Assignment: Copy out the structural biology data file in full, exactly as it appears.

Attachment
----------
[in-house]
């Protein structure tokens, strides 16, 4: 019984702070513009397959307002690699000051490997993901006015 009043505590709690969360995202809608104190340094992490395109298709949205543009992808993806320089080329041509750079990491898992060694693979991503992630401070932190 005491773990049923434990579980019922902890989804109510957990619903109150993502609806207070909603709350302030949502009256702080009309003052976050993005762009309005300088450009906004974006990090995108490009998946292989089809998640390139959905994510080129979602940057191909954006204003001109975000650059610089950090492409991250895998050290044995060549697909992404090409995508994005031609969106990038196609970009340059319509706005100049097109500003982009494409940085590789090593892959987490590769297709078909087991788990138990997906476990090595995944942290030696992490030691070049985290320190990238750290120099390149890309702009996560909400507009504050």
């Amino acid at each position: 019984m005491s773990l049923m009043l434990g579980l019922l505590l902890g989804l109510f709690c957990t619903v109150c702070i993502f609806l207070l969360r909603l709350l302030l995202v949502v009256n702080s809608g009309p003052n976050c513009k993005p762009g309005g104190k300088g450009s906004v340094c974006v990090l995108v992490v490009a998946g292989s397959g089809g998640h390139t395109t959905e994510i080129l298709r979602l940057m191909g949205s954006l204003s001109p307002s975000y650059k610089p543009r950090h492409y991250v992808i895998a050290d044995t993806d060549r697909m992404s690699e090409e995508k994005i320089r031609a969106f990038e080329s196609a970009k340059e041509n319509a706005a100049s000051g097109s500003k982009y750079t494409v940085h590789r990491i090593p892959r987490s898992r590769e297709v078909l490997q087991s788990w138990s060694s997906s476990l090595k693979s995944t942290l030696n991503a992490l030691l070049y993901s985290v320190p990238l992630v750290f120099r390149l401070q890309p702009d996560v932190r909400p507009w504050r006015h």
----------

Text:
[in-house]
């Protein structure tokens, strides 16, 4: 019984702070513009397959307002690699000051490997993901006015 009043505590709690969360995202809608104190340094992490395109298709949205543009992808993806320089080329041509750079990491898992060694693979991503992630401070932190 005491773990049923434990579980019922902890989804109510957990619903109150993502609806207070909603709350302030949502009256702080009309003052976050993005762009309005300088450009906004974006990090995108490009998946292989089809998640390139959905994510080129979602940057191909954006204003001109975000650059610089950090492409991250895998050290044995060549697909992404090409995508994005031609969106990038196609970009340059319509706005100049097109500003982009494409940085590789090593892959987490590769297709078909087991788990138990997906476990090595995944942290030696992490030691070049985290320190990238750290120099390149890309702009996560909400507009504050």
């Amino acid at each position: 019984m005491s773990l049923m009043l434990g579980l019922l505590l902890g989804l109510f709690c957990t619903v109150c702070i993502f609806l207070l969360r909603l709350l302030l995202v949502v009256n702080s809608g009309p003052n976050c513009k993005p762009g309005g104190k300088g450009s906004v340094c974006v990090l995108v992490v490009a998946g292989s397959g089809g998640h390139t395109t959905e994510i080129l298709r979602l940057m191909g949205s954006l204003s001109p307002s975000y650059k610089p543009r950090h492409y991250v992808i895998a050290d044995t993806d060549r697909m992404s690699e090409e995508k994005i320089r031609a969106f990038e080329s196609a970009k340059e041509n319509a706005a100049s000051g097109s500003k982009y750079t494409v940085h590789r990491i090593p892959r987490s898992r590769e297709v078909l490997q087991s788990w138990s060694s997906s476990l090595k693979s995944t942290l030696n991503a992490l030691l070049y993901s985290v320190p990238l992630v750290f120099r390149l401070q890309p702009d996560v932190r909400p507009w504050r006015h």